She had always been a lover of stories, soaking up books and conversation, chasing after the sorts of people that teach you to dream with the mountains and the clouds. Absorbing other people’s tragedy as it was her own: books of grieving fathers, movies of mass killings and weeping lovers, or conversation with friends who hid a dark past or an aching self-worth.
The darkness fascinated her in a way I think she was afraid to admit.
When I asked, she assured me that she only loved the redemption stories, the way ugly transformed into beautiful and the pain morphed into joy.
Her story began in a chocolate-brown house, white paneled with a black shingled roof. Sunday morning church, private high school, after school basketball practice – she lived between the blissful mechanics of desks, basketball courts and church pews. Two happily married parents, 3 siblings, a five-acre backyard, star athlete, honor roll student, more than enough food in the cupboards: her life void of the hard and painful most come to experience.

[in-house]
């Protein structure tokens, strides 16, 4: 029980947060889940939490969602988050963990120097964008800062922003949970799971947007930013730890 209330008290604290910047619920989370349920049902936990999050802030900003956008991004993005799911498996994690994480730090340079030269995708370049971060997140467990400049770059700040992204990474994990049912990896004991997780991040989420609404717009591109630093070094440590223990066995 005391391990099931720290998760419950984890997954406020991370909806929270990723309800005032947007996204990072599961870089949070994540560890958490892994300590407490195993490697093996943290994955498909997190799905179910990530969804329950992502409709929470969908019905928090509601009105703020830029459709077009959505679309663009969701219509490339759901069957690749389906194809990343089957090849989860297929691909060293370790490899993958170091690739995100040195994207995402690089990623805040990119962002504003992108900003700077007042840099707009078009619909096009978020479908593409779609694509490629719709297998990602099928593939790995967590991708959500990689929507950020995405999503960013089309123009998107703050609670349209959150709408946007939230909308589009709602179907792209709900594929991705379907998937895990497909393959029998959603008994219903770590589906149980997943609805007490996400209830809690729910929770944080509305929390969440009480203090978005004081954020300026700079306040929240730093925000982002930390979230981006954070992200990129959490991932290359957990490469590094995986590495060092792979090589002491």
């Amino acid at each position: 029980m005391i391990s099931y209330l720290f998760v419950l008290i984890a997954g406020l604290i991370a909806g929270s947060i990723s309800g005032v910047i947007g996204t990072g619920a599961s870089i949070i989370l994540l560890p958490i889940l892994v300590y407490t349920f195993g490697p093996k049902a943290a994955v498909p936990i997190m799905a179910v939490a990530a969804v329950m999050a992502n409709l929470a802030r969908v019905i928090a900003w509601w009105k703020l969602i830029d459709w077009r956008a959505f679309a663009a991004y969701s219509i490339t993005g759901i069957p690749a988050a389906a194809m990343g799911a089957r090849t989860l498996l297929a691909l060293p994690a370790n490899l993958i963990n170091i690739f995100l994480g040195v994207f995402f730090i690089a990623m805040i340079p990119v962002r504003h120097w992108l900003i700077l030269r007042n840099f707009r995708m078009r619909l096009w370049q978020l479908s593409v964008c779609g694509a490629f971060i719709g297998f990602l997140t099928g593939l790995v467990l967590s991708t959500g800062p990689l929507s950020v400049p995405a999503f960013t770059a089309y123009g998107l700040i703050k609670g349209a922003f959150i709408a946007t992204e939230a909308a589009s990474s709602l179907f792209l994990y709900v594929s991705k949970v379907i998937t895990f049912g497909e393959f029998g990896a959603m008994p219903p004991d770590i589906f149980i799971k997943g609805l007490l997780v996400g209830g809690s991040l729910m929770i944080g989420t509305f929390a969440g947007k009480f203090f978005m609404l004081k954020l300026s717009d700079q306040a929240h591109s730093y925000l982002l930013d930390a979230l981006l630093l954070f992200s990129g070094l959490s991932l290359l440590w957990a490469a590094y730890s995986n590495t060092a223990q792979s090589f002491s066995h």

How desperately she wanted her story to be more, scarred by darkness and tragedy, the tale of a young soul marred by the ugly of the world. Instead she felt like a prisoner in her cookie cutter life, bound between walls of perfection and unmerited blessing. No excuse to fall apart. No alibi for a broken heart.
Shadows rimmed the blue of her eyes as we spoke along the shore and I identified anger, the resentment of her blissful life. What a strange, strange thing to be angry about, I thought.
From the outside, she had no reason to be anything but happy.
Yet sadness seeped into the corners of her days, at first subtly like tiny embers crackling on wooden logs, and then all at once, the bursting of flames high and blue and orange streaked.